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I would like to prevent 2 non-root users on the same Linux system from sharing files with each other (via their use of /tmp). Is this possible somehow?

If I restrict /tmp to 0770 (root:root as the owner:group) and define a user-specific TMPDIR via an export TMPDIR=~/tmp; mkdir -p $TMPDIR early on in the boot process (say, via an rc[35].d script), then GConf2 starts having problems. A typical error I then get is:

/usr/libexec/gconf-sanity-check-2 exited with status 256

Everything seems to work fine in Run Level 3 (non GUI)... though I could be wrong in concluding this prematurely, and problems could surface later in Run Level 3 as well.

My experience so far with TMPDIR seems to indicate that it is either broken, or is not sufficiently documented, or is not being embraced by all Gnome applications.

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3 Answers 3

This would be an extremely bad idea. It violates an extremely widespread (pervasive) and long-standing (as in "from time immemorial") set of assumptions that's likely to be ingrained in a great many applications and utilities.

You'd be far better to create chroot jails or virtual subsystems and confine these users thereby rather than trying to simply lock them out of /tmp.

TMPDIR is only a convention, not a standard. UNIX/Linux programs are free to honor or not at the whims of their authors and maintainers.

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I read the chroot INFO page, not sure how I would go about making all those 1000s of binaries available under a new root, and that too for each separate user. Would appreciate any further pointers, if you have done this before. Tia, –  Harry Jan 3 '12 at 11:10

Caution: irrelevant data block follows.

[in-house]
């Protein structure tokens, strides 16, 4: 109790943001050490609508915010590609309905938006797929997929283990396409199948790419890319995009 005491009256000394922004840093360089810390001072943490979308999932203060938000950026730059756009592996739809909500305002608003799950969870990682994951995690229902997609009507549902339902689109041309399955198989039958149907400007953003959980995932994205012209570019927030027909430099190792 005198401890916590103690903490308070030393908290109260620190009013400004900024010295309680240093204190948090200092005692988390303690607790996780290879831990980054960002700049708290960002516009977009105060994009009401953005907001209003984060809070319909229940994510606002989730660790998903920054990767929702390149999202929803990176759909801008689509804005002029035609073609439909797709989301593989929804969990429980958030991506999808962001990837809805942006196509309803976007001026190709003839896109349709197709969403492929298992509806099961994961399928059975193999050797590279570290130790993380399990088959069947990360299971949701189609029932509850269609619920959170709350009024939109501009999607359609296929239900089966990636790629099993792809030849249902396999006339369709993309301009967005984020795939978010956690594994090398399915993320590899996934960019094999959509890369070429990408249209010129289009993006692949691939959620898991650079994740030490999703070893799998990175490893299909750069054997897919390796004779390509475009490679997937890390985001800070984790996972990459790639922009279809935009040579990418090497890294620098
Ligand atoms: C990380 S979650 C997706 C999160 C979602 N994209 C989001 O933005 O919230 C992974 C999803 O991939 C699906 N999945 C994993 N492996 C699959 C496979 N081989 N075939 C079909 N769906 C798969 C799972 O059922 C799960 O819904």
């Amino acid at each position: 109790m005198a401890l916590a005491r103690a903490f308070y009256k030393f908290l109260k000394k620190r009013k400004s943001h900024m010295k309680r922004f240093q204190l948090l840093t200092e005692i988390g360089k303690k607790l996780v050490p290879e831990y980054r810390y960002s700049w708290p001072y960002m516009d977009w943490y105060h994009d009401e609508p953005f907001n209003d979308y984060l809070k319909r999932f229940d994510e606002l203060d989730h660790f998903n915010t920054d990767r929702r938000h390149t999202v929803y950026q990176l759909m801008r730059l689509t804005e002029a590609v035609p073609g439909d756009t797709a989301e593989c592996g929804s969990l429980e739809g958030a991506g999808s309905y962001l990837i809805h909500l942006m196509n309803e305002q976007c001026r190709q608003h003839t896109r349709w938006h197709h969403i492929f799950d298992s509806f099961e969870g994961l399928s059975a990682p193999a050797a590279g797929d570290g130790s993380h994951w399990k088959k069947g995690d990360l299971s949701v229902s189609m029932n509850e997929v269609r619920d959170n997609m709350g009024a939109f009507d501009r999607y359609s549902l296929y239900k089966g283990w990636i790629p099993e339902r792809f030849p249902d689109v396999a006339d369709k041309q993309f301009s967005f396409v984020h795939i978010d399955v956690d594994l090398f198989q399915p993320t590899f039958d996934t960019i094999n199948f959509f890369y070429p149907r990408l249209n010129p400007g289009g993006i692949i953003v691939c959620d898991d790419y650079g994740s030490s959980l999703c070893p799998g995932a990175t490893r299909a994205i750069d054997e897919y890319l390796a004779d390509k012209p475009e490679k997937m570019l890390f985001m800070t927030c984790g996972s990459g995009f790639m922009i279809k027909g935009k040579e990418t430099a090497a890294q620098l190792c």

Unfortunately chroot jails are rather complex and not particularly popular. Additionally they aren't 100% effective as a security measure under certain versions of UNIX/Linux or certain conditions (such as if the same filesystem is mounted under multiple different chroot environments using --bind or similar features). It's even more difficult if your goal is to support and isolated multiple GUI users on the same host. At some point it makes far more sense to create a new VM (virtual machine) for each ... or just give them each their own workstation. –  Jim Dennis Jan 3 '12 at 11:40

Bad idea as others pointed out. You can use ACLs to get similar result:

groupadd tmpdir-denied
setfacl -m g:tmpdir-denied:- /tmp    # the specific group has no access to /tmp
getfacl /tmp                         # see permissions

Don't get me wrong. The ACL will break things too, if not now then in future, but the impact will be hopefully somewhat limited. I would test as a minimum if I can still (1) backup (2) restore (3) patch system after these changes.

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Thanks. But can you also tell me how to undo the effect of the above? Basically, I want to be able to get back the original '.' character (denoting default SELinux context) in the output ofls -ld /tmp. After issuing your commands, I'm seeing a '+' character, and am not sure how to get it back. –  Harry Jan 3 '12 at 14:30
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My memory failed, I would need to check it in man. In the meantime let me ask you, is my answer worth an upvote/accept or not? –  kubanczyk Jan 3 '12 at 14:45
    
Yes, surely :-). I was thinking of upvoting a little bit later, as my mind was totally totally preoccupied with the problem. Here you go, my friend... –  Harry Jan 3 '12 at 16:21
    
Great. To remove setfacl -x g:nobody /tmp or to remove all ACLs setfacl -b /tmp. –  kubanczyk Jan 3 '12 at 17:18

I don't think it is a good idea to change the /tmp permissions. Many applications create files temporary under /tmp and they are not running necessarily under root privileges. So, you will break them if you do so.

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